In one of the novella’s better sight gags (and a scene that better make it into the movie, if the movie does wind up getting made) Danforth and Dyer mistake a lumbering, subterranean penguin for a murderous, inhuman monster. They are working their way down a poorly lit corridor and see something mysterious at the far end. They panic, but the creature turns out to be an albino penguin—blind and six feet tall. According to Dyer’s speculation, this animal must have been living down here for thousands of years, thus relinquishing use of its eyes. Over the remainder of the novel, the mega-penguins make regular appearances, serving as kind of a Greek chorus. It’s an appreciably weird facet of the novella’s final act.

From here Danforth and Dyer continue downward until they finally, at long last, run into one of the Old Ones. This creature, however, is far from the world of the living. It has been recently murdered, its star-shaped head torn off and its body covered in an odd slime. Again, Lovecraft releases the scene at such an agonizingly slow crawl that it’s hard to feel its full effect, but here, at long last, we encounter the Old Ones in person, as well as the dreaded Shoggoths.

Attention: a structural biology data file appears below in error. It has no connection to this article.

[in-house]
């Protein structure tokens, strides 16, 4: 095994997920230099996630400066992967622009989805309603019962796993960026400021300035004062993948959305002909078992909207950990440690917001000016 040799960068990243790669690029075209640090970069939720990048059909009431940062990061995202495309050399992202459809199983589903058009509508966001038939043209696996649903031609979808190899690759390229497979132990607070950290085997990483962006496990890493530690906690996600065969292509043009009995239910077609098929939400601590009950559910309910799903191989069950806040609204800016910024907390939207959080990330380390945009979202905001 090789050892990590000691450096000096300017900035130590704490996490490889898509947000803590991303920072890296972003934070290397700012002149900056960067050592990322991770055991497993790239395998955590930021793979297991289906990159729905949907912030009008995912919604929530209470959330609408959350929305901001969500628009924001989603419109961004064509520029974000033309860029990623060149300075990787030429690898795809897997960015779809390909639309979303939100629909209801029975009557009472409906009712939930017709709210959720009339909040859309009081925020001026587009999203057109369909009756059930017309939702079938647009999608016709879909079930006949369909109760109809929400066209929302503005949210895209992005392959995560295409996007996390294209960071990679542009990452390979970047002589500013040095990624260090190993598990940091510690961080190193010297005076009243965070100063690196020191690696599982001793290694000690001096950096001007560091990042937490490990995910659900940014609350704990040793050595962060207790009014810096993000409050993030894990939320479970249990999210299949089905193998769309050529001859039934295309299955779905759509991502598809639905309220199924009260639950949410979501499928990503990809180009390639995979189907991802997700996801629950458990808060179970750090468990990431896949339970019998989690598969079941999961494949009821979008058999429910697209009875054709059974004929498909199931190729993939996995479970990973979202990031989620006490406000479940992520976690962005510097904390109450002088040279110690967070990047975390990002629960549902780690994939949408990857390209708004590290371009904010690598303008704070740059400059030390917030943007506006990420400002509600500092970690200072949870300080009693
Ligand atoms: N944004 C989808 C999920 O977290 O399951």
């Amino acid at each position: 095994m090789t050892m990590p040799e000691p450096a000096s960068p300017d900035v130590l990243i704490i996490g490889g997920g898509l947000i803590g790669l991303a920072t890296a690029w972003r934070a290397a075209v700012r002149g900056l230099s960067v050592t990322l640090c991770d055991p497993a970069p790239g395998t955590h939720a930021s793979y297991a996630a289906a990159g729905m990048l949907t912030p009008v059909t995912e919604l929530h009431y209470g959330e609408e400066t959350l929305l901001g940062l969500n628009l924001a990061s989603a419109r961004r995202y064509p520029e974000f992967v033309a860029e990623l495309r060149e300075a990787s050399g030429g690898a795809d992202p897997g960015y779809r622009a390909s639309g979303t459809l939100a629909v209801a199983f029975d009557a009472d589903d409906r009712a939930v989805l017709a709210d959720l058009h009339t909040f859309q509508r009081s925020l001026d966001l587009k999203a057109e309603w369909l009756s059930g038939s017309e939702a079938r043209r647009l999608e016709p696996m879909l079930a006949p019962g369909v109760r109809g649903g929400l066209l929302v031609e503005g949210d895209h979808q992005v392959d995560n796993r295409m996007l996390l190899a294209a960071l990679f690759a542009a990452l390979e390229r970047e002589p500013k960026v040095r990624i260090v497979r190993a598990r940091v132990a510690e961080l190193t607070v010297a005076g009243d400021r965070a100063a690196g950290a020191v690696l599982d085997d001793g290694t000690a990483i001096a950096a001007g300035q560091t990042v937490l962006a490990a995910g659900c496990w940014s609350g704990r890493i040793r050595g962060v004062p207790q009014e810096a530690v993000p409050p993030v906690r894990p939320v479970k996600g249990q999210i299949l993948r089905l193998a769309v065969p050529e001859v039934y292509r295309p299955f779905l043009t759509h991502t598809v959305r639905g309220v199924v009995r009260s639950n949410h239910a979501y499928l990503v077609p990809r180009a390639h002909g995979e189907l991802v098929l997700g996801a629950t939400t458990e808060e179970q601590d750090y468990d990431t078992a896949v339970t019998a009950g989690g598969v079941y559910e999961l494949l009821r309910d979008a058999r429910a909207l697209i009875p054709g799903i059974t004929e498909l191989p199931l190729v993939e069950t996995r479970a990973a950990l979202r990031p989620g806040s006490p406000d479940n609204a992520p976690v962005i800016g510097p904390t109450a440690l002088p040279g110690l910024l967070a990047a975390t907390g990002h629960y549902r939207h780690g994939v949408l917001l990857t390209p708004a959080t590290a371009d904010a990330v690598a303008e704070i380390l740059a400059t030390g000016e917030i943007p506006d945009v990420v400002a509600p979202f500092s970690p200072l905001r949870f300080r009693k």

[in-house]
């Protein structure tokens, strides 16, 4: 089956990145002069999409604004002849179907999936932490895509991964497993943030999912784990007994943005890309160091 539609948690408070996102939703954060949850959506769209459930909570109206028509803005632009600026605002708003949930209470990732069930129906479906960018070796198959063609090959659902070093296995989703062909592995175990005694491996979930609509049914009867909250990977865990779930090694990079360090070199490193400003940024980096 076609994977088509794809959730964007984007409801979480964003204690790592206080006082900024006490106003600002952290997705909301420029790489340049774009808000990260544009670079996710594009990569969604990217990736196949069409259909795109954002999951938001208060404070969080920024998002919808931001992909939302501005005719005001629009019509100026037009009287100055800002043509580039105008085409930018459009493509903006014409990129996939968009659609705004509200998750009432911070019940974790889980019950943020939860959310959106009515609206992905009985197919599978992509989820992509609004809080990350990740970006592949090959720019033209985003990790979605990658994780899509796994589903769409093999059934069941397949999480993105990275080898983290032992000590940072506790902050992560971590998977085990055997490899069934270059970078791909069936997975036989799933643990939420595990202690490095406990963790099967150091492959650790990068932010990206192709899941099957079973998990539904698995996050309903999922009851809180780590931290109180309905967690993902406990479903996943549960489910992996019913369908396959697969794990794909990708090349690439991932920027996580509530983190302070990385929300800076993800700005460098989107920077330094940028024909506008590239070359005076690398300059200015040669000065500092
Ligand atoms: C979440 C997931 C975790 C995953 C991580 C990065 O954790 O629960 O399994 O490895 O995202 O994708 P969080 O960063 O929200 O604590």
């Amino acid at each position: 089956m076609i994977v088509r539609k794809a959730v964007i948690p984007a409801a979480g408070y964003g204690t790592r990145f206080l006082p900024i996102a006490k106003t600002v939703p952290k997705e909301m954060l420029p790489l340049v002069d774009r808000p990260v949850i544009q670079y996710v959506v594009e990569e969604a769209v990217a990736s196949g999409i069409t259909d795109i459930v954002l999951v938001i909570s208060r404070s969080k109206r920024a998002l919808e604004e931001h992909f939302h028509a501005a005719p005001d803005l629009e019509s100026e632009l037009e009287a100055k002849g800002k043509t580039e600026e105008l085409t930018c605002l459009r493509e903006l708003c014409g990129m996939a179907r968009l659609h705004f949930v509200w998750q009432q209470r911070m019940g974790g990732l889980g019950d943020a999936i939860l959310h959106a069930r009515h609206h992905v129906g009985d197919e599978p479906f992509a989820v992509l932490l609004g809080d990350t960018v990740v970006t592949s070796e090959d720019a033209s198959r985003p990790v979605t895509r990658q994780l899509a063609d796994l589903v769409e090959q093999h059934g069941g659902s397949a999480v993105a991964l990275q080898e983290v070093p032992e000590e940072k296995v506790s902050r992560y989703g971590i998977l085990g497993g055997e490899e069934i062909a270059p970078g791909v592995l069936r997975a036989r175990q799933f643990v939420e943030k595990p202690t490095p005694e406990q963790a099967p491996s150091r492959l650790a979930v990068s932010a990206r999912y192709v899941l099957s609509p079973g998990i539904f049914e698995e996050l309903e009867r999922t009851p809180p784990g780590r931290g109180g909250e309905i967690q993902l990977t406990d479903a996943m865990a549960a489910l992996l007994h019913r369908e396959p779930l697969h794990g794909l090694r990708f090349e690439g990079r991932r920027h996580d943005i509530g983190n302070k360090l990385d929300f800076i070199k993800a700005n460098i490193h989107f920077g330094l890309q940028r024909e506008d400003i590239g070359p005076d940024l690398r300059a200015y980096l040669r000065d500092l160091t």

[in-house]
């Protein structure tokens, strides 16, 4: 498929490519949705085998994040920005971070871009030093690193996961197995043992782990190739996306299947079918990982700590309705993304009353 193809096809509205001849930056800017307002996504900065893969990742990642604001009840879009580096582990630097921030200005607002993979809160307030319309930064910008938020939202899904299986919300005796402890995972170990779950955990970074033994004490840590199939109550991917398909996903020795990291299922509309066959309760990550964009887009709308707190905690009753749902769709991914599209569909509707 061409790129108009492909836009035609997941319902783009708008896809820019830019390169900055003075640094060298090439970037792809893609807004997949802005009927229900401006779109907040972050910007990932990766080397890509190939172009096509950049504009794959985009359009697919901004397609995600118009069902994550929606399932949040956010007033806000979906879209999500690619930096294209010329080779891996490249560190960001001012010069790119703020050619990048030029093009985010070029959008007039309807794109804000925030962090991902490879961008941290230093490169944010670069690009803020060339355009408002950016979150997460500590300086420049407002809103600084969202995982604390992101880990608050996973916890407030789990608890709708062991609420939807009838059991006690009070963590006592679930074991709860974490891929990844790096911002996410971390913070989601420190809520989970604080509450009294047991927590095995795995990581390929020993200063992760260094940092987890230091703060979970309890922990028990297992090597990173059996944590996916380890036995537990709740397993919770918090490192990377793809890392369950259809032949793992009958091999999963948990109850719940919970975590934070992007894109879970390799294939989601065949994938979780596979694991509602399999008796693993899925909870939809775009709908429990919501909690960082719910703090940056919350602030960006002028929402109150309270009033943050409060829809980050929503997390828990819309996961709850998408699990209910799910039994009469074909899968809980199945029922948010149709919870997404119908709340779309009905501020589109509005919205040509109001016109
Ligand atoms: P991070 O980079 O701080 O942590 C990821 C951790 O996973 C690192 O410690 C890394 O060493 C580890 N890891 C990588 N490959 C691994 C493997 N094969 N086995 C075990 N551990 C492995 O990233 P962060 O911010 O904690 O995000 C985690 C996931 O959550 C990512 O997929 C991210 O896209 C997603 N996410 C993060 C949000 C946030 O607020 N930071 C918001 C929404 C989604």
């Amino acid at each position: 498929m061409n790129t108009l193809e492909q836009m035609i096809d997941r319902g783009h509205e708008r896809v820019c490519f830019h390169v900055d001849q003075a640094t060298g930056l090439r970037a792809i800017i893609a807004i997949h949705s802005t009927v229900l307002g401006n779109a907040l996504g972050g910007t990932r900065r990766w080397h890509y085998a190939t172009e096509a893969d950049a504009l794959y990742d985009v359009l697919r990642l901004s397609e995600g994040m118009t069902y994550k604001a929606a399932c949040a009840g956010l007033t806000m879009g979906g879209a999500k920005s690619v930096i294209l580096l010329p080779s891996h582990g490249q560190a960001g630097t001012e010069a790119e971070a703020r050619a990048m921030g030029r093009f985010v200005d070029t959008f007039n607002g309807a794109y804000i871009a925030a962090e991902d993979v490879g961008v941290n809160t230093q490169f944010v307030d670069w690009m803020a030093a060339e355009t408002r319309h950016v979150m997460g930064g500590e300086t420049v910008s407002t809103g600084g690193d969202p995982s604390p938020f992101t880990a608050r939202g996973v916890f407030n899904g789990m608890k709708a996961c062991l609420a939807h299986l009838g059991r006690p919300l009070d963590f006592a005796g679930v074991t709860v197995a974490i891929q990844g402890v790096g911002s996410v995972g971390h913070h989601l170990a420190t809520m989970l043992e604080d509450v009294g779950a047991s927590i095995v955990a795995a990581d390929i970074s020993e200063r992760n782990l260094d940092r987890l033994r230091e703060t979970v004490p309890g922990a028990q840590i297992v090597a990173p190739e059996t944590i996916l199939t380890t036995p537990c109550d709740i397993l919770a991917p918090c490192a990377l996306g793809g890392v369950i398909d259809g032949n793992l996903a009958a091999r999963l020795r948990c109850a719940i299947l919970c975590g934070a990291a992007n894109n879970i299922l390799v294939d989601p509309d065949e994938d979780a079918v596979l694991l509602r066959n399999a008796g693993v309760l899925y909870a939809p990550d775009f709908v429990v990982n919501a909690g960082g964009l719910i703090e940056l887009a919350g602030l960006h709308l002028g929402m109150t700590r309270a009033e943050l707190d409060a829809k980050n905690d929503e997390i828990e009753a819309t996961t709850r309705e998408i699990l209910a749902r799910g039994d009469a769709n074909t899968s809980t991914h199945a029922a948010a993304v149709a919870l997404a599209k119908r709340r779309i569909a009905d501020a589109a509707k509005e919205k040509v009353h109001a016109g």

No sooner do D & D attempt to examine the corpse of the slain Old One than they are chased from the tunnel by a living member of that same species, a creature that they assume wants to kill them, but that actually winds up showing a display of distress at its lost comrade. While Danforth and Dyer are running from this Old One, hoping that it doesn’t notice them, a Shoggoth appears, thus explaining the demise of the first Old One, and the more general demise of the Old Ones’ Earthly civilization.

This blob-monster doesn’t get a whole lot of screen time, but in the time it is allowed, Dyer is able to give us a thorough description of how disgusting, loathsome and foul-smelling the beasty winds up being. Lovecraft kind of kills his chase scene by stopping in the middle to provide for several paragraphs of description, but by the time our heroes are escaping once more to the surface, we’ve at least gotten a decent “look” at these Shoggoths—the loathsome undoers of the mighty race of the Old Ones. If you’re not interested in reading that extended passage, then I provide this précis: they look like big circular blobs that can shape shift.

Once on the surface, Dyer and Danforth flee. They return to the cushy seat of academia where “young” Danforth goes incurably mad and Dyer goes on to warn the world of the perils of Antarctic exploration, though not before ruminating at length on his experience at “the mountains of madness.”